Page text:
Matthew 19.1-9 — Jesus takes a hard line, but it’s not what you think

Let’s start by looking at the context. Matthew 18 is the fourth major discourse of Jesus in the book. It seems to follow the theme of “Instructions for the Believing Community,” and could be titled: “Living Together: The Discourse on Relationships”.

The major points of Mt. 18 seem to be: Don’t be the kind of person who offends others so much so that they stumble away from the kingdom of God. Instead, work out the offenses and live in peace with each other, forgiving when others have offended you. It goes both ways. Special attention is devoted to the strains and tensions caused by people who only live by self-concern and lack of care for other believers, through bad examples and bad behavior, and through an unwillingness to forgive as we have been forgiven. A disciple’s interests, values, outlooks, goals, and so on must match those of God in heaven. We must be willing to die to ourselves for the sake of being a servant of God. Humility is a recurrent theme.

The teaching of 18.15-20 is to emphasize restoration and the primacy of forgiveness. There must be a correspondence between heaven and earth in all things. It is the job of a disciple to see to it that he does as God does, that the will of the Father is carried out on this earth. It is not that God needs to concur with our conclusions, but that we need to live in accordance with his will.

On to the question of 18.21: How many times should I forgive? Jesus’ answer is clear: There is no limit. A parable of forgiveness follows, but it’s interesting to observe that forgiveness is limitless until the debtor misbehaves, then forgiveness is completely withdrawn. Again, his punishment was not on the basis of his debt, but on his unforgiving behavior. So forgiveness does have its limits, but the point of the parable is that we should forgive as we have been forgiven.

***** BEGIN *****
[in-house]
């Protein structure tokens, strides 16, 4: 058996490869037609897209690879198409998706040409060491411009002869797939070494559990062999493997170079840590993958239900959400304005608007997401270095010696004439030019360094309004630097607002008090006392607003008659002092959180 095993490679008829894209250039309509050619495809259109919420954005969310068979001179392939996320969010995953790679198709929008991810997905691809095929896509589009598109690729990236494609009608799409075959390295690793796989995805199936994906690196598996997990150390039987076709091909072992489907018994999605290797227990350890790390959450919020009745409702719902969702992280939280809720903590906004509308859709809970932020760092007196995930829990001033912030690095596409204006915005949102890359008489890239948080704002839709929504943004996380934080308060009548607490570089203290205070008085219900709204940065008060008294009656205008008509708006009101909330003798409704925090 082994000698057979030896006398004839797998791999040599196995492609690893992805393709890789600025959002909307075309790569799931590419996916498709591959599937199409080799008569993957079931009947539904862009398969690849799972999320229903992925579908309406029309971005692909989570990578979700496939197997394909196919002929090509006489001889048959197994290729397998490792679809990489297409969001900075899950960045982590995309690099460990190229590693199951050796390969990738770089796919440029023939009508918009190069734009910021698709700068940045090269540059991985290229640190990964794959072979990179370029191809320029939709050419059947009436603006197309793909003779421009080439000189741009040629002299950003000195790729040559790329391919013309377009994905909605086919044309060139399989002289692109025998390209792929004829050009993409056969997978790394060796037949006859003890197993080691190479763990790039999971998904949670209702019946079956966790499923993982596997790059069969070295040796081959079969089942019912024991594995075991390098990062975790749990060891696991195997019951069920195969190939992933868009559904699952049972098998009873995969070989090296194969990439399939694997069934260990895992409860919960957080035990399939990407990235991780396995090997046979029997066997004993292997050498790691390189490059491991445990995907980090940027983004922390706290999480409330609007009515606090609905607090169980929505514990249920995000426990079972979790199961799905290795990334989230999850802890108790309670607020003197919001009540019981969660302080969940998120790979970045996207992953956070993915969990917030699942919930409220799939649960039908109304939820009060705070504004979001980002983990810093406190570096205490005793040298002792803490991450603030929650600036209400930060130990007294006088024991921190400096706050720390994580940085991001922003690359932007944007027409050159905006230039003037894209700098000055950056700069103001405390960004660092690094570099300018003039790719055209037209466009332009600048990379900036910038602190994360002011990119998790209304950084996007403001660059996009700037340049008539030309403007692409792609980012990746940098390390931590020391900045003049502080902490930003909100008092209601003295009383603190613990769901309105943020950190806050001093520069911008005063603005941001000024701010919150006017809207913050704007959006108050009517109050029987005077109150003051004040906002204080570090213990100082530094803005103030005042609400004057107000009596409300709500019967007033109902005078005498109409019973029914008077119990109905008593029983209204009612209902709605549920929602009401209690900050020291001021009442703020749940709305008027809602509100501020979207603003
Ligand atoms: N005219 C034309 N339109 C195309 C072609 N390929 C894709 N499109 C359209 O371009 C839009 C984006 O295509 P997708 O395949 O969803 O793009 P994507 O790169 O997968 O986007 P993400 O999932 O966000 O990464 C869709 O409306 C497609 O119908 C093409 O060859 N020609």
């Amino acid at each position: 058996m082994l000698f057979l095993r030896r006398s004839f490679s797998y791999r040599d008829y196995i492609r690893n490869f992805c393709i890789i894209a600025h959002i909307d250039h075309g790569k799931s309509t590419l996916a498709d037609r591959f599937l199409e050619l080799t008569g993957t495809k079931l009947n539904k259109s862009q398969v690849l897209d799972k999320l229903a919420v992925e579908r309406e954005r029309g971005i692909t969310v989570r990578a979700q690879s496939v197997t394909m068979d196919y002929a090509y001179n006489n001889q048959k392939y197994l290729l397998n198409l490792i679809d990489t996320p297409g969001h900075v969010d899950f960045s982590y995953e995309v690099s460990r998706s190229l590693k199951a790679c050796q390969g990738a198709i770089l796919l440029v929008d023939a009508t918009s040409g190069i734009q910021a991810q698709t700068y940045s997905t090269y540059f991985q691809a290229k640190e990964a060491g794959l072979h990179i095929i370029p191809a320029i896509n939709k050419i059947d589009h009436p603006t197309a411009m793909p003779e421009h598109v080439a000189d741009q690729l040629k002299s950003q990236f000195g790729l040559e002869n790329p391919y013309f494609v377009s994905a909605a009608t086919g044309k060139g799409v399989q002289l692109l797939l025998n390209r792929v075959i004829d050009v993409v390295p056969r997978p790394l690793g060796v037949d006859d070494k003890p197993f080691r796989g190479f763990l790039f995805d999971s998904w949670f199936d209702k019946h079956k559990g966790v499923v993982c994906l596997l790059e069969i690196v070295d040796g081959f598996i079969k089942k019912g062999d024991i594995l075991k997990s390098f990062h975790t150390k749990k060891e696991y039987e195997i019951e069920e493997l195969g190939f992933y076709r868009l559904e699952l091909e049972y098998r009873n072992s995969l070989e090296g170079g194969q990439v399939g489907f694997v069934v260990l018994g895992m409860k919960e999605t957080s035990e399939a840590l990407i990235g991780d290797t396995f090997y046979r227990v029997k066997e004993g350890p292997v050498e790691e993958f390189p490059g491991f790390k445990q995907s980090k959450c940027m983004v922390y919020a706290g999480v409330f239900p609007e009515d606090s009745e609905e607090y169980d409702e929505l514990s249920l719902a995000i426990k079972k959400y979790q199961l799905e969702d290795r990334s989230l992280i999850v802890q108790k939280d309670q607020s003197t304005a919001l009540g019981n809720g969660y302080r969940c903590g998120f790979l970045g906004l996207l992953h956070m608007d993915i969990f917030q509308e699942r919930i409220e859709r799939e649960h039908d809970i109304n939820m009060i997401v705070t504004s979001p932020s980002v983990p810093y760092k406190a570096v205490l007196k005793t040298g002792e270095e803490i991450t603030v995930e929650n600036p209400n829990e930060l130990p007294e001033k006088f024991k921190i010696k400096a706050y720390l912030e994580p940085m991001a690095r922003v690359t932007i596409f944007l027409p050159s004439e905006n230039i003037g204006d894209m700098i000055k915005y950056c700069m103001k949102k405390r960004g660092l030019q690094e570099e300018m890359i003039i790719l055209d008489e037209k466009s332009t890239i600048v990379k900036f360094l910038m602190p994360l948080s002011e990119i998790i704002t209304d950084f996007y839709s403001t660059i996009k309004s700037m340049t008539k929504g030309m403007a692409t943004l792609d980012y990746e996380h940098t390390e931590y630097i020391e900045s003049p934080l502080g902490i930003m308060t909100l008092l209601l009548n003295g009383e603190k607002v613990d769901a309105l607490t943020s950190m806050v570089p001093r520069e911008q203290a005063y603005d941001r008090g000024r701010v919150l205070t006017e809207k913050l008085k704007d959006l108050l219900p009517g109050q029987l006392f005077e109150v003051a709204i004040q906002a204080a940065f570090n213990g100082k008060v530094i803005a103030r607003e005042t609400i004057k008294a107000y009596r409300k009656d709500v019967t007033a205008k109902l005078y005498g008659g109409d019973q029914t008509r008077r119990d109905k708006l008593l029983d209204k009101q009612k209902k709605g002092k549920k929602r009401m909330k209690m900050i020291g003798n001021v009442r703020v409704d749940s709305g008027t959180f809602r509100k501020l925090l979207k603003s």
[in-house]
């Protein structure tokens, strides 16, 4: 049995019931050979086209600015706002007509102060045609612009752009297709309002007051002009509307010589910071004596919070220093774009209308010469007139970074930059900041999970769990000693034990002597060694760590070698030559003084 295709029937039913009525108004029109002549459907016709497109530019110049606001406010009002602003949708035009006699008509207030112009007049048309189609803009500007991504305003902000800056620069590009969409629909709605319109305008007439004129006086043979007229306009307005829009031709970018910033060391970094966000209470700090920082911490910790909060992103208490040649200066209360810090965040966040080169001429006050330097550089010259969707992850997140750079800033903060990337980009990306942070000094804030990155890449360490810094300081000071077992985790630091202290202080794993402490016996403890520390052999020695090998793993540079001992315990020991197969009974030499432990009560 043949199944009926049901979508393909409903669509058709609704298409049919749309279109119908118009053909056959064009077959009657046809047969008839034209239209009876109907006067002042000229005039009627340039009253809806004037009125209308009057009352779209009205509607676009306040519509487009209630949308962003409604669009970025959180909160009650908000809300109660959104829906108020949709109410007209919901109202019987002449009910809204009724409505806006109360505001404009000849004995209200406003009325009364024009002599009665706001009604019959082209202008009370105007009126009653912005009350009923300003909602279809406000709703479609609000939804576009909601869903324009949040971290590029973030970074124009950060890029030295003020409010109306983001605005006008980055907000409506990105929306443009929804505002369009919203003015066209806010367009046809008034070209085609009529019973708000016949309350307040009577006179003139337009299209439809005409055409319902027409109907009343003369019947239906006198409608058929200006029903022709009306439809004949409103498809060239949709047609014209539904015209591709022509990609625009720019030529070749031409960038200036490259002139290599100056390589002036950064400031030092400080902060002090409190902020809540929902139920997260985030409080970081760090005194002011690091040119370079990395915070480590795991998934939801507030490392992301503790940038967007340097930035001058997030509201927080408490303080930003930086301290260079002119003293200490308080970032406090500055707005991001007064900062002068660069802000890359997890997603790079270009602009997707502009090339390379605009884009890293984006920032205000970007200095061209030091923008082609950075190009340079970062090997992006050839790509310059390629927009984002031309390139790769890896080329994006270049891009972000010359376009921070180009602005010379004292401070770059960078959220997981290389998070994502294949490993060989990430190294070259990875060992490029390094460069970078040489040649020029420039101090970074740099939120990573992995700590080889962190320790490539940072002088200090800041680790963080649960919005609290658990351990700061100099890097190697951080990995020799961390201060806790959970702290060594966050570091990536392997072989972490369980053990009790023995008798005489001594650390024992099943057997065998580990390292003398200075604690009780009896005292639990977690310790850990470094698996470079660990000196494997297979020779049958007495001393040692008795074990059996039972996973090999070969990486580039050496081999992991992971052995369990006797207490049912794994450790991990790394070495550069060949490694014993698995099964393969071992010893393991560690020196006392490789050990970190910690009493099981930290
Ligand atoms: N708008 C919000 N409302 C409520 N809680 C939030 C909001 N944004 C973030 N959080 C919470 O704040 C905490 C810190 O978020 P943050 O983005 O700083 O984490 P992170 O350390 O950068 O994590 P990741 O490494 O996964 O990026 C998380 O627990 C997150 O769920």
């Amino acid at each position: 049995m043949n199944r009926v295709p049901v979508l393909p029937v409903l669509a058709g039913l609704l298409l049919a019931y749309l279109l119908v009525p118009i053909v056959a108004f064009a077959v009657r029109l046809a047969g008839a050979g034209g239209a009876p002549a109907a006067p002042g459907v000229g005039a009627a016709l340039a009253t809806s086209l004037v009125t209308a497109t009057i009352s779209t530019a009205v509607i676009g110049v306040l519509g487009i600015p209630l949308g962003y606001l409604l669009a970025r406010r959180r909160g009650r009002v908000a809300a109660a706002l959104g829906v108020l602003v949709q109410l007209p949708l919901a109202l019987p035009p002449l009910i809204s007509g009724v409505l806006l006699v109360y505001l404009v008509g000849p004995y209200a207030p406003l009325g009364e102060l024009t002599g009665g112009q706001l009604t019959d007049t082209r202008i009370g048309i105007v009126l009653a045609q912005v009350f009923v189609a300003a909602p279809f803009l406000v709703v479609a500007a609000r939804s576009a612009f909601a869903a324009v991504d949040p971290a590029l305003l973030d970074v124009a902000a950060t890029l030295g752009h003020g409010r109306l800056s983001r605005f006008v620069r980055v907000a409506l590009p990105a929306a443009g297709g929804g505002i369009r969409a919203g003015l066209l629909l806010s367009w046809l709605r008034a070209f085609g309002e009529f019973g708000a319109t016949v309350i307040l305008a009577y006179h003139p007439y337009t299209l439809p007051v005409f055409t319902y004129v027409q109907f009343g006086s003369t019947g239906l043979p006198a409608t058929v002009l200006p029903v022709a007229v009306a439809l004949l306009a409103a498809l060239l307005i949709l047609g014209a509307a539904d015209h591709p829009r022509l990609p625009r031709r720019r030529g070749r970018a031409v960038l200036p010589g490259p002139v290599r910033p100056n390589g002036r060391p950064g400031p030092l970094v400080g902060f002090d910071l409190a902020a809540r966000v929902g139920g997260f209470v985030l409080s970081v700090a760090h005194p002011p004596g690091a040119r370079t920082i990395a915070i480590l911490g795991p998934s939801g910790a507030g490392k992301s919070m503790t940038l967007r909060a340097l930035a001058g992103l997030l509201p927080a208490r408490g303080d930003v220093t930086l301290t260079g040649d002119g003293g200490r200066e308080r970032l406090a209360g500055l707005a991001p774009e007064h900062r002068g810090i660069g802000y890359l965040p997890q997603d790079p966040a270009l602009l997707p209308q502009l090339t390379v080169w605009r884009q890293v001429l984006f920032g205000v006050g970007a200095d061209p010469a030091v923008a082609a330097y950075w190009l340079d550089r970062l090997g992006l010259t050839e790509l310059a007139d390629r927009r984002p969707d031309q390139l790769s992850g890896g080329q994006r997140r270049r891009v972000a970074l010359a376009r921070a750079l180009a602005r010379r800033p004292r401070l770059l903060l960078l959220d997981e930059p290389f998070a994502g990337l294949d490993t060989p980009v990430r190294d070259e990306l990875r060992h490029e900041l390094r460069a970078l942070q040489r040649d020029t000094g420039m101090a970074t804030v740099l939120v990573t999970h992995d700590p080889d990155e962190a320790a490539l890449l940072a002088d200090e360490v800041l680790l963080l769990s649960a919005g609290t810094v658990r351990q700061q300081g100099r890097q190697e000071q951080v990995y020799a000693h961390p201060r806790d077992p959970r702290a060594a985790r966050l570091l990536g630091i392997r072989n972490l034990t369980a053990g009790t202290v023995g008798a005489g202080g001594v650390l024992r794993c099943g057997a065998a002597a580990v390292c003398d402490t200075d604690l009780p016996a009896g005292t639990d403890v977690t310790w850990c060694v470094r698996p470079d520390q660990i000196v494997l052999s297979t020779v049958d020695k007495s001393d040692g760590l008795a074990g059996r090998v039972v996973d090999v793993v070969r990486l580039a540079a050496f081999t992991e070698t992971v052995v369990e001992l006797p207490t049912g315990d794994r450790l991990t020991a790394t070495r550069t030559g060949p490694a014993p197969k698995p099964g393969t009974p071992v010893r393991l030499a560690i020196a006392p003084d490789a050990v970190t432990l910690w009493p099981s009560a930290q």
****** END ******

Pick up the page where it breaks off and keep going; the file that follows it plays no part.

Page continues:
Following this context, interestingly enough, we roll into Matthew 19. We see right away that the Dt. 24 text rises its head, and the question (a trap) about divorce for any and every reason. They are testing him with a situation where every answer could mean trouble for Jesus. They really couldn’t care less about the divorce question; they’re just trying to trap the man they despise. Their question is not sincere, and they are not honestly seeking information about divorce. Divorce was allowed in Jewish culture. The difference of opinion, that sets up the trap, was centered in the grounds for divorce.

Already we also see the antithesis to the principle laid down in 18.10-14. The Pharisees, by their loose approach to divorce, are example of those whose interests and concerns do not match those of God in heaven. They are asking a question about legal technicalities and miss the point of marriage: the union of two people for eternity, which is where Jesus immediately takes them.

In 19.4, Jesus pointed out the difference between God’s plan for marriage and the human institution of marriage. Yes, Jesus recognized that the spiritual institution of marriage is quite distinct from the legal institution of it, even though the legal institution of marriage is directly ordained by God. The legal institution of marriage accommodates sinful man’s faults; the spiritual institution transcends them and aims for the highest ideals in marriage. Further, the legal institution of marriage cannot be soft-pedaled on the grounds that Moses’ law instituted the bare minimum necessary to ensure morality, whereas the spiritual institution goes further and dispenses grace. In Jesus’ view, there unquestionably was an important distinction between the legal and spiritual institutions of marriage.

As usual, Jesus’ conversations with the Pharisees are about the Law, because in their minds, Law is all. This one is no different. They came to Jesus with “Let’s fight about the Law, and we’ll trap you for sure.” Jesus responds with, “The spiritual institution of marriage follows God’s ideal of a permanent, unbreakable union; the legal institution of marriage gives allowances for divorce to accommodate man’s sinfulness, though there have to be justifiable grounds for such action.” He left them standing with their mouths gaping open—he didn’t fall into their trap.